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An Insider Peek at Jumeirah Himalayas Hotel's Rare Art Collection
27 Mar 2019

Hotel decoration is truly an art, combining a mastery of aesthetic principles with an immense appreciation for local culture. The breadth of materials used and the unity of an overarching theme are what make a hotel design brilliant. Nowhere is this truer than Jumeirah Himalayas Hotel, where exquisite traditional calligraphy, alongside modern abstract pieces, provides a mesmerizing window into Chinese culture. We caught up with Jumeirah Himalayas Hotel’s resident art expert to introduce the highlights:


The Oriental Lobby

“First impressions of the Jumeirah Himalayas Hotel lobby are rooted in the local culture. Guests walking in are greeted by a full-size antique pagoda, carved in African rosewood, a palatial space that feels like an art gallery. A wander around the lobby reveals priceless artefacts, such as a jade Guanyin Buddha and a portrait of Chairman Mao by famed artist Chen Yifei.”

Jumeirah Himalayas Hotel - Lobby View.jpg

“The calligraphy above the main entrance of the hotel is a 1,000-character Chinese poem, written by a Tang Dynasty monk named Huai Su around 1,200 years ago - one of China’s most famous texts. Guests can borrow iPods with information in English and Mandarin to learn more about the Feng Shui elements incorporated into the hotel. This complimentary tour is the first of its kind in cosmopolitan Shanghai.”


Yin and Yang

“By Integrating yin and yang into our guestrooms, we create a harmonious and spiritual environment. Striking a balance between these two simple geometric shapes into the rooms’ design is achieved with round objects (yin) and square objects (yang). The round shapes symbolise heaven, while the squares earth. Combined, these shapes are a universal recognition of balance and harmony.”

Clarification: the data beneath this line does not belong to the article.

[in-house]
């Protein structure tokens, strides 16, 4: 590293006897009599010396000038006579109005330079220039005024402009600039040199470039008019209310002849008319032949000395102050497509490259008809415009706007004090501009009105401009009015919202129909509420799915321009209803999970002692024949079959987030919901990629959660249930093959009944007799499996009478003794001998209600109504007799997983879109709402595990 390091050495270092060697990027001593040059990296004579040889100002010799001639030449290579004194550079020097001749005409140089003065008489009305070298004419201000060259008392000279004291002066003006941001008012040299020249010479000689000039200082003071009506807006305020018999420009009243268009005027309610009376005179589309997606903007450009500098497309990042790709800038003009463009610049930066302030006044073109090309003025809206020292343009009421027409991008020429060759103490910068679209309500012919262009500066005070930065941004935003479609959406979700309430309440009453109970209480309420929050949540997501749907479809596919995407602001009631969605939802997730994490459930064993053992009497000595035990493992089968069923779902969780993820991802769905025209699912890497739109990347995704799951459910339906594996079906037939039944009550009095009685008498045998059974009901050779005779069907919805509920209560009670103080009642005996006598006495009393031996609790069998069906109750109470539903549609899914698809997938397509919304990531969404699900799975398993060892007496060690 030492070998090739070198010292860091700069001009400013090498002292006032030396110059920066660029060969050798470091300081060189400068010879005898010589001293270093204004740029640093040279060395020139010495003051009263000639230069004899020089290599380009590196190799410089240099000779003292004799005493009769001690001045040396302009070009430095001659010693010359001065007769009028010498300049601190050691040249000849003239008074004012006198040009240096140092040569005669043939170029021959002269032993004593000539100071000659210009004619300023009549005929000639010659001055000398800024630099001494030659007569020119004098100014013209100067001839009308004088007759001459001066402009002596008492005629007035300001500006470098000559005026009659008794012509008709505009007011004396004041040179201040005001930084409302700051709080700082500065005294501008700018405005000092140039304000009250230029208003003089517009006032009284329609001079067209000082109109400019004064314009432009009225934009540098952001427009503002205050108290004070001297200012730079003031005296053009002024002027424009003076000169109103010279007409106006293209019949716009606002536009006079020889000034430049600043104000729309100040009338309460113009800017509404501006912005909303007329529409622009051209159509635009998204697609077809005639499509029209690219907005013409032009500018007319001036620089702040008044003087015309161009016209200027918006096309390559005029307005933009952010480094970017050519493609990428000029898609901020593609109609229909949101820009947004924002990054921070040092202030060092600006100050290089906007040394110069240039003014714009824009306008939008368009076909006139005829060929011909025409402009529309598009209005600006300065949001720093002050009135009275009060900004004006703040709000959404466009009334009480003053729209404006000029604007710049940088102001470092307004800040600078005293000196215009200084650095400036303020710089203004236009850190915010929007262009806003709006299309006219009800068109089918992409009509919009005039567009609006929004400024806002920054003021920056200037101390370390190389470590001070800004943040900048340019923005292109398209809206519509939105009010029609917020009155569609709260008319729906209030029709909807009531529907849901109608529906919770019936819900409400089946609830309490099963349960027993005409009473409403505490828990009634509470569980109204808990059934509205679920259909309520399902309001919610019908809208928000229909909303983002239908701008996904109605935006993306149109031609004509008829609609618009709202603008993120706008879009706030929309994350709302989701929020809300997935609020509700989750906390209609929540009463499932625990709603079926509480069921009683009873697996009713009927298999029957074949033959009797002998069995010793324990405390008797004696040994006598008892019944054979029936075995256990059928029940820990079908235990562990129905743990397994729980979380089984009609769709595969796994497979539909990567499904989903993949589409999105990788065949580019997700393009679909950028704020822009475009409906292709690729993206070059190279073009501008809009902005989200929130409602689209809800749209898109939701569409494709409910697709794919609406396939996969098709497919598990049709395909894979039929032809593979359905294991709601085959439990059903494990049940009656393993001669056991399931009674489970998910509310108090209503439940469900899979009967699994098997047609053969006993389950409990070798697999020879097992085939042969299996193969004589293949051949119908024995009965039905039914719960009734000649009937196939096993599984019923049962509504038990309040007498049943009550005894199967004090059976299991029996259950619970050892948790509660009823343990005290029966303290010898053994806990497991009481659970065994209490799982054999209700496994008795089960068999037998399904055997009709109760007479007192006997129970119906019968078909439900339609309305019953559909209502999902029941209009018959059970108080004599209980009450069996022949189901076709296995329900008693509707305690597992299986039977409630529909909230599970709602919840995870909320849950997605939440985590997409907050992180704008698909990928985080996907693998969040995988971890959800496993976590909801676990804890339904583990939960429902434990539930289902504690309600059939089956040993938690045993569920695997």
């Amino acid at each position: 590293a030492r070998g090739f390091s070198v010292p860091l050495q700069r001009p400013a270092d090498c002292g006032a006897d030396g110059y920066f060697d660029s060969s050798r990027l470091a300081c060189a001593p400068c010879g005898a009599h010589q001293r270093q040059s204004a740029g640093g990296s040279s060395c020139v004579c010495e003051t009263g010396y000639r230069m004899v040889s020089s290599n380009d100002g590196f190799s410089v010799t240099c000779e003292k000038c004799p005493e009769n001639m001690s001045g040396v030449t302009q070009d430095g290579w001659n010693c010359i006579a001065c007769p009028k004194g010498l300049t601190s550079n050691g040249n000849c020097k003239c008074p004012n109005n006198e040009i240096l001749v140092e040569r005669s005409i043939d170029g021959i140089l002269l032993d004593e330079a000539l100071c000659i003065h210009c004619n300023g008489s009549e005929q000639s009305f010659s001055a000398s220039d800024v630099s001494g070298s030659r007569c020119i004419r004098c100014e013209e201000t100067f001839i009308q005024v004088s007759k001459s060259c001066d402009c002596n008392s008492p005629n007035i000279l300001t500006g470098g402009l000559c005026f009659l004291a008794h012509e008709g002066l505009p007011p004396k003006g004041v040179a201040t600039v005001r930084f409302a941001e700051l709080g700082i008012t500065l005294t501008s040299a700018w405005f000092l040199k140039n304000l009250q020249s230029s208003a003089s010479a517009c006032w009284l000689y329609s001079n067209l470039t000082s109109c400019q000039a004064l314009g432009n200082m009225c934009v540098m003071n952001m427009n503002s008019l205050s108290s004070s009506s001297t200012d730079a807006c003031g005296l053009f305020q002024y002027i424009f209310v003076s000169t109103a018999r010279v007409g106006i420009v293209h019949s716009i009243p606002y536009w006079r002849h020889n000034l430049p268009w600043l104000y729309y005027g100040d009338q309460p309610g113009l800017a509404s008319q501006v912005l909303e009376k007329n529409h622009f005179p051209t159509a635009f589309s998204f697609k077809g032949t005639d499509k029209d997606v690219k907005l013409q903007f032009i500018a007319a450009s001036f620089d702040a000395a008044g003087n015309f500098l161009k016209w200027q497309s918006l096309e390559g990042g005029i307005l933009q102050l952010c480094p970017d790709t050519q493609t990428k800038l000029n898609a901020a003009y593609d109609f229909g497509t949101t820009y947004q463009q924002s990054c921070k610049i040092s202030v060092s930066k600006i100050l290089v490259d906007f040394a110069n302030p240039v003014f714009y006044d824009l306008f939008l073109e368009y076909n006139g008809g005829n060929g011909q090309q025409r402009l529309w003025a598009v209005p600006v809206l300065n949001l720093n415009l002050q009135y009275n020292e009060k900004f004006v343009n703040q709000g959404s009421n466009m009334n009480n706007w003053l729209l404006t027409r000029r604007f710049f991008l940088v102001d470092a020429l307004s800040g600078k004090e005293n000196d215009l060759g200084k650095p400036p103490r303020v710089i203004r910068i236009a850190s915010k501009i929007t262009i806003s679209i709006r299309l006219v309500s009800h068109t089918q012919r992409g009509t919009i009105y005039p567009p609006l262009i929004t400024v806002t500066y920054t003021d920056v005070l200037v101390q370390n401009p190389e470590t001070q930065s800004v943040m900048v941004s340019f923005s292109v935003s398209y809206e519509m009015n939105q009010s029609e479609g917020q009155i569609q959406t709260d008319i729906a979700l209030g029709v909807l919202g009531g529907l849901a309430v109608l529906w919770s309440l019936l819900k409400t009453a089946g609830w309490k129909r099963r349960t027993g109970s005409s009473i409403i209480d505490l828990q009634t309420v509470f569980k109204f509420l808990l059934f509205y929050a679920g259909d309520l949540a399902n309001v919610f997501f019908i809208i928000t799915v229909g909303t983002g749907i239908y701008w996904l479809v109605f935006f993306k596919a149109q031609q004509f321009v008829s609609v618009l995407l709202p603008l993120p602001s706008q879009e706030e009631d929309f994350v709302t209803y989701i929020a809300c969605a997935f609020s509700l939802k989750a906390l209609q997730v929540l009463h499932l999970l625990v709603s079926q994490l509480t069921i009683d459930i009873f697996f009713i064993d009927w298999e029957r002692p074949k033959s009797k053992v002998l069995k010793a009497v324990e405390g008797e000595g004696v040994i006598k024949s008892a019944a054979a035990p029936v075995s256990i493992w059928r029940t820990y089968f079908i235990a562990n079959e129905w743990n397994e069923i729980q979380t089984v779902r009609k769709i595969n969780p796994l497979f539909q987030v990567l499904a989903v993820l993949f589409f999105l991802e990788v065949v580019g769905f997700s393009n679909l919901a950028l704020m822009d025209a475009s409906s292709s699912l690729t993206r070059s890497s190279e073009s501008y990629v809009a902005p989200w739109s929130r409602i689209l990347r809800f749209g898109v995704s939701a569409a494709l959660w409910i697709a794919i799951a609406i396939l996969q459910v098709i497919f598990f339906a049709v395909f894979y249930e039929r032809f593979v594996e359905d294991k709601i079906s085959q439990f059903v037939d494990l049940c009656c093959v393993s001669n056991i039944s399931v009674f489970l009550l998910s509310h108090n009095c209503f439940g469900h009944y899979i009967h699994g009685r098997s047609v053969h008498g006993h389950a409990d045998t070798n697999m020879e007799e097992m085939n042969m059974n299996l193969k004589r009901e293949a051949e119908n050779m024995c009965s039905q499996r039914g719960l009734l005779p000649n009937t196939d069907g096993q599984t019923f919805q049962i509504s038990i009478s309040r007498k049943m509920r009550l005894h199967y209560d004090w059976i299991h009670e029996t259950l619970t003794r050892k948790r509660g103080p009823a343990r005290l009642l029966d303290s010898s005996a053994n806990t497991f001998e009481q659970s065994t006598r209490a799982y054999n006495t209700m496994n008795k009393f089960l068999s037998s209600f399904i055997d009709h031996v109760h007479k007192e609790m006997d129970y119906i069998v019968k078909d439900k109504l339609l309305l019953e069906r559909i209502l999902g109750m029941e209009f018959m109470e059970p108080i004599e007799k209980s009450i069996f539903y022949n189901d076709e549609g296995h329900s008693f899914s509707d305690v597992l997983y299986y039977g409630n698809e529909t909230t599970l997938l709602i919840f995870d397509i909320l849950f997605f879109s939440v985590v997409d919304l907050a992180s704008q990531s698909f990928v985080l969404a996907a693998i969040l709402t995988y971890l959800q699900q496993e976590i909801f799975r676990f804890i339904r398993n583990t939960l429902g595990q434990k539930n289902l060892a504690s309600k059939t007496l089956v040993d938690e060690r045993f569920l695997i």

Wu Lou Gourd

“A recurring theme around the Jumeirah Himalayas Hotel is the Bottle Gourd or ‘giver of life,’ a symbol of good health and good luck. It is thought that the gourd holds a magic nectar which is consumed by many Buddhist deities. The bi-lobe shape, which looks like the number eight, symbolises its connection with heaven and earth. The bottle is regarded as a wonderful tool used both to enhance and balance the energy around our guests.”


The Powers of Feng Shui

“Mirrors at Jumeirah Himalayas Hotel are used to expand a space and draw beneficial ‘chi’ energy into the rooms. Bringing in the energy of the feng shui element of water, mirrors can dramatically shift the flow of energy in any given space. According to feng shui, during the day, the mirror provides light and freshness for the bedroom, but a mirror facing the bed depletes your personal energy at night. A mirror with doors, closed at night, is said to be the best solution.”


Dragon Boat

“One of the greatest treasures in the Himalayas Centre, the city’s hub for arts and culture, is the stunning handcrafted dragon boat, sculpted from African rosewood, which took two years to make. Traditionally, dragons are potent and auspicious powers and symbols of strength and good luck. The dragon boat carries three famous pavilions or ancient towers of China on its body: Teng Wang Pavilion, Peng Lai Pavilion and Yue Yang Pavilion, representing the will of Chinese to pursue high achievement in life.”


LED Sky Installation

“The ceiling of the lobby at Jumeirah Himalayas Hotel features a magnificent 260 square-metre LED screen, the largest indoor screen in Shanghai. A multimedia animation changes to reflect the beauty of the sky at different times of the day and is depicted across the ceiling to create an artistic ambience as you enter.”

Jumeirah Himalayas Hotel - Lobby Lounge.jpg

Lucky Clouds

“Auspicious clouds are a common feature in Chinese mythology—with deities often perched on the top. The lucky cloud is a symbol of traditional Chinese culture, rooted in the everyday lives of Chinese people. Keep a look out for lucky cloud patterns in the Grand Ballroom and Club floors of the hotel.”



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